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Shay Simon, Florida A & M University- c/o 2018, Broadcast Journalism

Shay Simon, Florida A & M University- c/o 2018, Broadcast Journalism

Name : Shay Simon

HBCU : Florida A & M University

Graduation Year : 2018

Major : Broadcast Journalism

Email :


Where are you from? Who introduced you to HBCUs?*

I was born and raised in Orlando.

I was never truly introduced to HBCU's. I saw them on movies and in media, but no one in my immediate family attended one.

I went on a HBCU college tour as a junior in high school and I still did not quite understand the significance and history behind HBCU's. It wasn't until I attended an HBCU that I was truly introduced to its importance.

Shay Simon, Florida A & M University- c/o 2018, Broadcast Journalism

Why did you choose an HBCU over a pwi?*

I do not have a typical story behind why I chose an HBCU. I am not a third generation Rattler and I did not always dream of coming to an HBCU.

I attended a predominately white high school and wanted to attend a PWI like everyone else around me. However, under my mom's guidance I always planned on attending whatever school offered me the most money. I had good grades and awesome test score, so drowning in debt post-college graduation was avoidable.

FAMU offered me a four-year scholarship that covered my tuition and I also received a four-year housing scholarship. FAMU chose me! I attended orientation and fell in love with the citrus orange and agricultural green. The rest is history!

Shay Simon, Florida A & M University- c/o 2018, Broadcast Journalism

What is the story of your "experience" at Your HBCU given its heralded status as a stellar and prestigious institution?*

My experience at FAMU has been one of both victory and defeat, but it has molded me into the resilient woman I am today.

As a freshman, FAMU ignited a flame in me to become a student leader and I have done that and more.

Freshman year, I was inducted into the Honor Student Association.

Sophomore year, I served as Press & Publicity Chair of Big Sister Little Sister Mentoring Organization and SGA Senate Secretary.

As a junior, I served as Vice President of FAMU’s chapter of National Association of Black Journalist and the Sports Anchor for News 20 at 5, FAMU’s live newscast.

As a senior, the flame is still ignited and I am now the President of FAMU’s chapter of NABJ. However, FAMU didn’t hand me anything -I had to work for it. I applied to be an Orientation Leader and I was not selected. I interviewed to to be a Student Senator and I did not get the position. I ran for Miss Senior Attendant and I lost.

When faced with defeat you have two options -use it as motivation or quit. FAMU taught me to never quit! My experiences in student leadership at my HBCU built me up for the real-world. It built me up for internship denials, job denials, conflict and the hard word that accompanies success. At any school you have the choice to simply attend class and go home, but FAMU motivates you to do much more.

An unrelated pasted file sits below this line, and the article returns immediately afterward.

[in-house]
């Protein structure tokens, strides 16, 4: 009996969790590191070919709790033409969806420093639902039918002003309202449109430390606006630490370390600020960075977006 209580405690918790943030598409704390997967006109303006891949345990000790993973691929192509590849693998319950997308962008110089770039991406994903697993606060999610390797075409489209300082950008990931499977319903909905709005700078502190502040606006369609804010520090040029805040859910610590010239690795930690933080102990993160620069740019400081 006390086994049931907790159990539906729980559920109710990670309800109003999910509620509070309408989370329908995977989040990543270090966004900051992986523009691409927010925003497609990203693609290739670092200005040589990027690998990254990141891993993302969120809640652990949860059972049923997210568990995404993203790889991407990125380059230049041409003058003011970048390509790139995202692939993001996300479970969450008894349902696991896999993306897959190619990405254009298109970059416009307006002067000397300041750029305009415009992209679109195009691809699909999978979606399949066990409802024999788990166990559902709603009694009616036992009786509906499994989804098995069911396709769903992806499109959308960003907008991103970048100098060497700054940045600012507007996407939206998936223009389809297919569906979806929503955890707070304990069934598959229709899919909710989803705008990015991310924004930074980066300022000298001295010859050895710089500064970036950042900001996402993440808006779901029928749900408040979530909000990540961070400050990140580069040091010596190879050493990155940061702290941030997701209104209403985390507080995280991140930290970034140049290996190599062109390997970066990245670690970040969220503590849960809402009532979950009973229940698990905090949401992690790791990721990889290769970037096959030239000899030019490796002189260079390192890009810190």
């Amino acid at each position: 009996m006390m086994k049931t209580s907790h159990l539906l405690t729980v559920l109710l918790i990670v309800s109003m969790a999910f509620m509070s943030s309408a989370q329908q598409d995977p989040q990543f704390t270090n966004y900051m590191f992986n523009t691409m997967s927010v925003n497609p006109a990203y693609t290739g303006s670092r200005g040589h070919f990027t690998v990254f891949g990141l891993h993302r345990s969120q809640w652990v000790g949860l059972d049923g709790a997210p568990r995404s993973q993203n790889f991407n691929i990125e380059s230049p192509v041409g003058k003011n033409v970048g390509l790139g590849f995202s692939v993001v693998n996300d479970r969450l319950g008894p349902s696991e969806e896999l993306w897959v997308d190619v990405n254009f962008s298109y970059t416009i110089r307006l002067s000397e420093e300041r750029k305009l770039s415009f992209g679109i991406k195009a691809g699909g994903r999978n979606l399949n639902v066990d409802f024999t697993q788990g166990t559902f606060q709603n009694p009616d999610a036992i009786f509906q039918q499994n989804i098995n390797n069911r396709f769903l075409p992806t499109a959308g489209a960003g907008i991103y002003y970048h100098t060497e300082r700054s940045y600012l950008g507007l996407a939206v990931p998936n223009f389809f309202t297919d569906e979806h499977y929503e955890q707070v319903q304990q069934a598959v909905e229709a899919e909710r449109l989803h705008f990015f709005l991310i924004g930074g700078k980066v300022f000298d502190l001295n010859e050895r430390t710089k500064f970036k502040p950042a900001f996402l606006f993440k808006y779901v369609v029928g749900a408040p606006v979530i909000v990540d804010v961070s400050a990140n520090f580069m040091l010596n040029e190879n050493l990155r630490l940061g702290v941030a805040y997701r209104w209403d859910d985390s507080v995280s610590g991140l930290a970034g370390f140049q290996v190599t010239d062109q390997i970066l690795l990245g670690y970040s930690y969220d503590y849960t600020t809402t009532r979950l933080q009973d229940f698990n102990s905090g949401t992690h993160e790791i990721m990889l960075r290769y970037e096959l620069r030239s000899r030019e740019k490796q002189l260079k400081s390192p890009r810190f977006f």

I’ve learned more about life in my three years at an HBCU than my 12 years of public education.


"First time" experiences at your HBCU?*

FAMU was the first time I saw so many beautiful African American women embrace their natural hair. Coming from a predominately white high school and community that glorified long, straight hair, that was my standard of beauty.

When the natural hair trend began I joked about women’s afros and vowed to never give up on relaxers. My smooth edges and long hair were a prized possession.

However, after being on campus for a few months and admiring all of the coils and curls around me, I found myself joining the train. I began my freshman year at FAMU in August 2014 and I got my last relaxer in September 2014. By Summer 2015 I had already big-chopped and began trying new protective styles. FAMU taught me to accept and appreciate who I was and that included my hair.


Who are the professors that have impacted your life in and out of the classroom? How did they do that?*

Some professors’ lessons go beyond the classroom and those are the professors that you never forget.

Professor Kenneth Jones is a FAMU legend! Jones works in FAMU’s School of Journalism and Graphic Communications and has been touching lives for over 20 years. He manages to form a relationship with every single student that comes through his office doors. As a freshman, he sat me down and wrote out an entire plan for how I’d maximize my FAMU experience and graduate with a job. Semester by semester he mapped out what classes I needed, what student media I needed to participate in and what summers I needed to have internships.

Jones is definitely the reason I have accomplished so much in my three years at FAMU. I run into students that graduated decades ago and the first person they mention is Professor Jones. When new students ask who they need to know in J-School, the first person people mention is Prof. Jones. He motivates, guides, teaches, inspires and even prays for his students.

Another professor that has impacted me beyond the classroom is Prof. Maurice Johnson! Prof. Johnson is a more recent grad of FAMU SJGC and uses his experience to aid his students. He teaches in a way that is inclusive of everyone in the classroom and makes sure that we truly understand. Johnson puts his students first and is the epitome of FAMU’s motto: excellence with caring. As the advisor for NABJ, he chaperoned a trip for the organization. While on the trip, he paid for lunch for all of the students and recalled the days when he struggled financially as a college student. Professors like Johnson and Jones are the reason SJGC is successful and produces such notable alumni.


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